While scholars study residential segregation dynamics in order to understand minorities’ assimilation into mainstream society, less is known about these mechanisms in ethno-national migration contexts. This article examines Israel’s demographic dynamics from 1961 to 2008 in order to evaluate and provide a framework for the process of spatial assimilation of Mizrahim and Ashkenazim in the context of segregation from the Palestinian citizens of Israel. By using the Theil index (H), I assess the level of segregation in different geographic layers and then explore how internal migration has reduced spatial distance within the Jewish society. The analysis demonstrates that despite the disadvantaged position of Mizrahim as of 1961, levels of residential segregation had decreased by 1983. Also, boundaries changed from a variance between Mizrahim and Ashkenazim into a variance among Mizrahim only, with those who relocated as the most spatially assimilated group and those who remained as the most segregated one.
The Spatial Assimilation of Immigrants
An Oral History of the Muleteers of Zhaozhou
Ma Jianxiong and Ma Cunzhao
Mule caravans established a network across physical, political, and ethnic boundaries that integrated Southwest China, Southeast Asia, and Tibet. This article is a first exploration of this little-known mobile network. Based mainly on oral history, it focuses on the mule caravans based in Zhaozhou in western Yunnan from the late Qing to the 1940s, when the first motor roads were constructed. The investigation assembles horse and mule technologies and trade organization in detail in order to reconstruct the role and standing of transporters and their networks in local society, in the regional setting, in a volatile political environment, and in the face of challenging natural conditions.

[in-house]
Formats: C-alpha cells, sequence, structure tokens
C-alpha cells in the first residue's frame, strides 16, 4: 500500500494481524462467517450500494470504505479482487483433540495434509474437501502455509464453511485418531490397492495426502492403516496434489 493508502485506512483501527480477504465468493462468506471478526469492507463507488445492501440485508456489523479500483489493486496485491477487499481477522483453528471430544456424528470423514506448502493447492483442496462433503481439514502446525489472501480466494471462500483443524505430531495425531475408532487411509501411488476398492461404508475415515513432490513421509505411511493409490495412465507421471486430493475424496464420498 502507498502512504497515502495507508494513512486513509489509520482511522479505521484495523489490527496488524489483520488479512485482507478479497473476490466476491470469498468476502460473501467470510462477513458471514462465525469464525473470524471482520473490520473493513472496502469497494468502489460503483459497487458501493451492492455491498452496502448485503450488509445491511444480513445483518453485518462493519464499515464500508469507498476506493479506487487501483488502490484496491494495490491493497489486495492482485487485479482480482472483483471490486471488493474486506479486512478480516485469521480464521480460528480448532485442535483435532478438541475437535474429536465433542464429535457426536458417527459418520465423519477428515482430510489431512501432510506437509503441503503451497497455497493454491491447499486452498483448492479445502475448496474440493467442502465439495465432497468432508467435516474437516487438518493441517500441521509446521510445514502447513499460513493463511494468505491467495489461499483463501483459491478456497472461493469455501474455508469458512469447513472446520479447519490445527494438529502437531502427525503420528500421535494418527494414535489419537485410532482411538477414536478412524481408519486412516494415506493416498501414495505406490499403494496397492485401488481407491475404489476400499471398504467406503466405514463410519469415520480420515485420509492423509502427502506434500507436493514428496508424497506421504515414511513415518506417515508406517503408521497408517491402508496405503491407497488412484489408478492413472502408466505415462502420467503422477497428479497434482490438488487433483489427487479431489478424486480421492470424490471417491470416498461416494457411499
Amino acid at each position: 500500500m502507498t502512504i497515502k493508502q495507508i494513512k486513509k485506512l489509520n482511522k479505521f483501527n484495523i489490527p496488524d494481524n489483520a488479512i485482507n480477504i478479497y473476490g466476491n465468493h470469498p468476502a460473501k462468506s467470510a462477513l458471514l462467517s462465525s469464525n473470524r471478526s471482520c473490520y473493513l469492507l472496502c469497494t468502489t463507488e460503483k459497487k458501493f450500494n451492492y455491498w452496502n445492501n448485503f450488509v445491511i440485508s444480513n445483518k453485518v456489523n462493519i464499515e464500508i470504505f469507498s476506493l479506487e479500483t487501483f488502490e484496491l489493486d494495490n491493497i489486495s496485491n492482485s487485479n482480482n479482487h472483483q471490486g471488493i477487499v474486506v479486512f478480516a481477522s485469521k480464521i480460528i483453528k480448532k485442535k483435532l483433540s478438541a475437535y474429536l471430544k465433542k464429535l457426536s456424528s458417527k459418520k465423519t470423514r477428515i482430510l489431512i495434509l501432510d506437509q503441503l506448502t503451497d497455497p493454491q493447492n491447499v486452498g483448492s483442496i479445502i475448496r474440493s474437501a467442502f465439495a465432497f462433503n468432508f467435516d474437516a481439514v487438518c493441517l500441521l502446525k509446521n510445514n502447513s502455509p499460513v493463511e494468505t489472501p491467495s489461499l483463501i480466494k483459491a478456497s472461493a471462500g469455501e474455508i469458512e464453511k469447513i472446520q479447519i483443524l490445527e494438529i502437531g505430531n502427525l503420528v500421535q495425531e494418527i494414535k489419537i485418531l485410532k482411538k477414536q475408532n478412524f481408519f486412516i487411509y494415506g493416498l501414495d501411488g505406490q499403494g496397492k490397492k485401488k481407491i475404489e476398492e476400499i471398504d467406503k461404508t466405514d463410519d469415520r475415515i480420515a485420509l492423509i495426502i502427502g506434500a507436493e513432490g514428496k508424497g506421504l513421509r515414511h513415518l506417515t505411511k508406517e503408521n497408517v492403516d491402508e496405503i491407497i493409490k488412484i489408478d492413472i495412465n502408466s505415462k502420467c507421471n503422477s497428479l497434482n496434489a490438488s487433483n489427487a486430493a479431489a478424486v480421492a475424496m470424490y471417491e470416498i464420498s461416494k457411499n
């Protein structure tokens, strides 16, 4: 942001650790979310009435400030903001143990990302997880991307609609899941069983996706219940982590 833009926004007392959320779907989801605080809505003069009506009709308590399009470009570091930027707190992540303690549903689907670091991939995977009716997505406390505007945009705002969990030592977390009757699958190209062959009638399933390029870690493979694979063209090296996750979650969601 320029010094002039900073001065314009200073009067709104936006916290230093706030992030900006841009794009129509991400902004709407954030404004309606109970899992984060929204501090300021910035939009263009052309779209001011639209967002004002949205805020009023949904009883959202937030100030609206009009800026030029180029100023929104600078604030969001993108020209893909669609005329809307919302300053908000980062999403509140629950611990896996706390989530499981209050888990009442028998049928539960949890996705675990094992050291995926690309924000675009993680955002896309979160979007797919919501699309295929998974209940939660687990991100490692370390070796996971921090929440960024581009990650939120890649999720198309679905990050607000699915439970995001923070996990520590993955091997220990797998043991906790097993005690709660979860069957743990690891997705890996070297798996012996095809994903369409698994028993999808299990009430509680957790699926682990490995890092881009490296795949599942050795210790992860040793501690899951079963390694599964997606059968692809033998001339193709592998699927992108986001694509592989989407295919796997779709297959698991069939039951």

The Experiences of Mizrachi Middle-Class Adolescents in Israel
Guy Abutbul Selinger
In contrast to the view, expressed widely in public and in academic discourses, that ethnic categories are no longer significant in explaining Israeli social processes and that ethnic relations have become less hierarchical, this study demonstrates the continuing importance of ethnicity and hierarchical relations in Israeli society. Their importance is reflected in the social processes undergone by middle-class Mizrachi adolescents. Mizrachi families endow their adolescents with family capital—that is, social and cultural patterns—similar to that of middle-class Ashkenazi families. However, because these social and cultural patterns are identified as Ashkenazi, public discourses and practices signify for Mizrachi adolescents their ethnic identity and thus restore the blurred ethnic boundary. This signification is done through mechanisms of 'hybridization' and 'purification', as discussed in the article. These cultural mechanisms maintain the hierarchical relations between Mizrachi and Ashkenazi Jews within Israel's middle class.
Nepal's current classificatory moment
This article examines the complex relationships between marginalized communities, the state, and nonstate actors such as development agencies and social scientists in crafting the classificatory regimes that undergird affirmative action policies. Focusing on the current dynamics of “ethnic restructuring“ amid the broader political process of postconflict “state restructuring“ in Nepal, I suggest that international actors often unwittingly encourage the hardening of ethnic boundaries through development projects that target “marginalized“ populations defined in cultural terms. However, such interventions can also yield unexpected transformations in agentive ethnic consciousness. This ethnographic exploration of current classificatory processes in non-postcolonial Nepal provides an important counterpoint to material from the Indian context, where histories of colonial classification have debatably influenced contemporary categories-and their critique-to a significant extent.
Multi-national Corporations, Non-capitalist Relations, and 'Mothers of the Community'